As the song ended, a drawbridge type panel began to lower itself from a section of the Wall on stage right.  The panel lowered until it was perpendicular to the Wall and had a tidy living room set-up - a chair, lamp and LCD TV.  His performance from his ‘living room’ is projected on the stage left side of the wall, in crisp color and detail.  The projection gave us an awesome look at just how animate Roger is these days - often miming lines like “all down the front of my favorite satin shirt.  The Pink Floyd song written in a night during The Wall recording sections still sounds like an original, intended piece and is all the more gorgeous for it.

The Wall projection for "One of my Turns"

"Comfortably Numb"
“Vera” and “Bring the Boys Back Home” were incredibly moving - the former featured video of families (especially children) welcoming home their parents from their tours of duty, often streaming tears.  The latter of the two displayed the entire Dwight Eisenhower quote I referenced above, juxtaposed with video and pictures of children in poor conditions, tastefully.

I won’t be very surprised if “Comfortably Numb” was on top of the audiences list of best performances, and for once, Roger pulled it off without Gilmour.  Dave’s solo was INCREDIBLY faithful and Wyckoff delivered quite well also, though nobody can sing the part quite like Gilmour does.
Both were positioned at the TOP of the complete 30 foot wall, with spotlights shining from behind them, casting their shadows across the audience. 

Wyckoff's shadow
Roger was fantastic as well - and nobody can sing his portion of that song as well as he does.  A few bars into the second and final solo, Roger ‘pounds’ a spot on the Wall, which triggers a GORGEOUS shattering animation from the point of contact across the entire Wall.  The gray mass of brick and gloom exploded temporarily into a bright cascade of primary colors mimicking a sunset. 

The shattering
 As the solo nears its end, several trap doors on the stage in front of the Wall open and elevators appear carrying guitars, a drum set and a keyboard set-up, all for the “surrogate band” to use for the remainder of the show.  Unfortunately, I didn’t see any of the old-school masks.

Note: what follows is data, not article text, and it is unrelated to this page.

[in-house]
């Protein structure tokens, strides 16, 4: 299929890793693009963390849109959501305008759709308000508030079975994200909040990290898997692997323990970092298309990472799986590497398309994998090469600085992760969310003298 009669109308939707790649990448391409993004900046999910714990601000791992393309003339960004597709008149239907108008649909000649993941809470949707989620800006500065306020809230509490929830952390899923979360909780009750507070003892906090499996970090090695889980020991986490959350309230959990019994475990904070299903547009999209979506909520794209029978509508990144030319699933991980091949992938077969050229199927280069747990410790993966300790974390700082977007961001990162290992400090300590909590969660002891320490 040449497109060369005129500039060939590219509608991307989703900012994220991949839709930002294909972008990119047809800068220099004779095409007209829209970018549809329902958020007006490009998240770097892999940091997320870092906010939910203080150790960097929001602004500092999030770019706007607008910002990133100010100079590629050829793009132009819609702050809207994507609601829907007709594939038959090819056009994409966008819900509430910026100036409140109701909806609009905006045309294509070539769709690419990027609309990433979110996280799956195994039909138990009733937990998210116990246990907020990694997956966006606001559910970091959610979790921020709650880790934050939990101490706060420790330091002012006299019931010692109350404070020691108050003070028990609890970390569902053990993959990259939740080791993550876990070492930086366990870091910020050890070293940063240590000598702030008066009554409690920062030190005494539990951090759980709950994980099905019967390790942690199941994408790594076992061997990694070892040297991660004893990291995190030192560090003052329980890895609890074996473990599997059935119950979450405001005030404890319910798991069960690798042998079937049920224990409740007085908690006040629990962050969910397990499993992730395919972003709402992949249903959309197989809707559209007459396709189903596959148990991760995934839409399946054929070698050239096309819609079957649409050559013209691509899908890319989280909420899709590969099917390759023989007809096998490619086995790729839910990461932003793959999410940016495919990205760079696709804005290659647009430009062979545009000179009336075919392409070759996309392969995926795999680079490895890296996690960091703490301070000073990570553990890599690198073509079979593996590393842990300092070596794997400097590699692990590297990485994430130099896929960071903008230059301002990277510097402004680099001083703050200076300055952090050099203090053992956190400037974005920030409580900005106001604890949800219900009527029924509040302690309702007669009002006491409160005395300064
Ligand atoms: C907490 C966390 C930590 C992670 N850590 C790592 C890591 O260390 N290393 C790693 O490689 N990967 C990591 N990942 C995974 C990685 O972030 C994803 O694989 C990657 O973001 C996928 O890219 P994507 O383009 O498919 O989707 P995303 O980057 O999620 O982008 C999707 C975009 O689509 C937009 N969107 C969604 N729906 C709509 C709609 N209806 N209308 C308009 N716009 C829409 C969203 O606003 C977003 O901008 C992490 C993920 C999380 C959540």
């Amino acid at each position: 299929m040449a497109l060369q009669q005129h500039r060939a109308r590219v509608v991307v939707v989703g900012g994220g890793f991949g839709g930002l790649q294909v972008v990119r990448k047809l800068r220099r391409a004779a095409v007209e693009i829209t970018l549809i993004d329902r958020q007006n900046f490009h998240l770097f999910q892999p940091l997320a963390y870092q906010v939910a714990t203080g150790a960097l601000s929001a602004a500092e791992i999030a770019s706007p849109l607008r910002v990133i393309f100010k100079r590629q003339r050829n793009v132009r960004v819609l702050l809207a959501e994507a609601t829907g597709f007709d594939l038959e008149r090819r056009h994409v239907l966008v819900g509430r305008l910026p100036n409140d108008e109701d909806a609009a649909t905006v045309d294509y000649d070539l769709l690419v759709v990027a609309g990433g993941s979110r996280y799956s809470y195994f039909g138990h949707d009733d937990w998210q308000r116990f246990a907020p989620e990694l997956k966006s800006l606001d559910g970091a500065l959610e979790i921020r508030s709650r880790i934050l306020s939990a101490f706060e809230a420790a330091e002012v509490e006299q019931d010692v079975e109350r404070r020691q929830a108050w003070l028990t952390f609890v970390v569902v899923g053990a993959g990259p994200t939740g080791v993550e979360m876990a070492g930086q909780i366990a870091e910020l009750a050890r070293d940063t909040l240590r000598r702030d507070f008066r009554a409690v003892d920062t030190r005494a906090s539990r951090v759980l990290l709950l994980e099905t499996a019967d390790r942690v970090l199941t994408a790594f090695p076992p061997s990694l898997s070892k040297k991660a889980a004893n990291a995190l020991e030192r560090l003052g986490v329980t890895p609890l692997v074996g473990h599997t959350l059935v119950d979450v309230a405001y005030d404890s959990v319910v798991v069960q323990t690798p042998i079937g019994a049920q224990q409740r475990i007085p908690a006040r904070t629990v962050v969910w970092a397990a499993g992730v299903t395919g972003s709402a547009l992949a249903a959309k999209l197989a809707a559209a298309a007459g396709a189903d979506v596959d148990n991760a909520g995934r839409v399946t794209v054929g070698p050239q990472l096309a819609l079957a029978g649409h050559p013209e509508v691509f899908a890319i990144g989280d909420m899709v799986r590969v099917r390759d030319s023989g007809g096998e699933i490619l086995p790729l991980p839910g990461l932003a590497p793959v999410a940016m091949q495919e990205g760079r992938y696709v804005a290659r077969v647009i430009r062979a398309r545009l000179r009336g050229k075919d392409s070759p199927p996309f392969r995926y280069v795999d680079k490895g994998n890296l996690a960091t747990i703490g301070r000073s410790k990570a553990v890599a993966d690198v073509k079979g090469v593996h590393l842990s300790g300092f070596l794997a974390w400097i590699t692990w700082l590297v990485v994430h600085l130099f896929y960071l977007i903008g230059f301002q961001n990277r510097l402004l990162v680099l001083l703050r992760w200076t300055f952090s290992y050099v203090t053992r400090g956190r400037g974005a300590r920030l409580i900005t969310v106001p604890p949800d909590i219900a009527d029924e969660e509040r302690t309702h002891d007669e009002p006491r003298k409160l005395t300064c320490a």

A full, two verse version of “The Show Must Go On” brought us screaming back into the more militant “In the Flesh.”  Roger marched to the mic with his black leather trench coat and aviators and began the reprise full of gusto.  As a finale for the song, following “I’d have all of you shot,”

Roger, having all of us shot
Roger pulls a tommy-gun from his jacket and begins ‘shooting’ the audience.  While the ‘gun’ he was ‘shooting’ only had a blue LED light in the tip, on the Wall projection, his exact image was doing the same thing, only this time bullets and shell casings were flying about madly.  While the video of Roger was very well synched with the live act, it did appear to be pre-recorded and amazingly choreographed for the live experience.

“Are there any paranoids in the audience tonight?” Roger teases darkly from behind his sunglasses.  That’s how faithful this show was to the original run, in terms of musical direction.  Well done Mr. Gilmour.  “Run Like Hell” was a very energetic performance for the crowd - there were hands rhythm clapping and fists pumping.  
As the song ends, Roger gets the crowd worked up by ‘thanking’ them quite loudly, sending us into another cheering frenzy.  As “Waiting for the Worms” began, the tension in the air was growing thick - that Wall had to come down soon.  

“Stop” sees the brief return of the ‘Pink’ puppet, as he is seen sitting atop the Wall before plummeting to the floor for climax of “The Trial.”  As the first orchestra begins this next to last song, the ‘Surrogate Band’ set up sink beneath the front stage again, and the animations from the movie are projected to go along with Roger’s lone performance. After being sure to sing “go on judge, shit on him,” Roger soon disappears from the stage and the loud speakers and audience begin deafeningly chanting “TEAR DOWN THE WALL!  TEAR DOWN THE WALL!”

Then, as if it were the Biblical Jerhico, the Wall began tumbling and crashing to the ground, falling just short of the front row (a yard from their feet, maybe).

As the ‘rubble’ cleared, the entire band (including Roger’s son, Harry and the incredible Jon Carin) appeared on stage, with Roger holding a trumpet and others holding various guitars, banjos and such.  The delicate “Outside the Wall” finally swooned us away after an amazing night of music.

The band took its bows and Roger gave us his deepest thanks, and the night was over. As we left the arena, I saw people in tears.  I understand that feeling: I was born WAY too late to have been able to see the original shows, so this was a big deal in terms of my musical consumption.  Since 1996 (when i discovered Floyd in HS) I had been dying to see The Wall live - it was so worth the wait!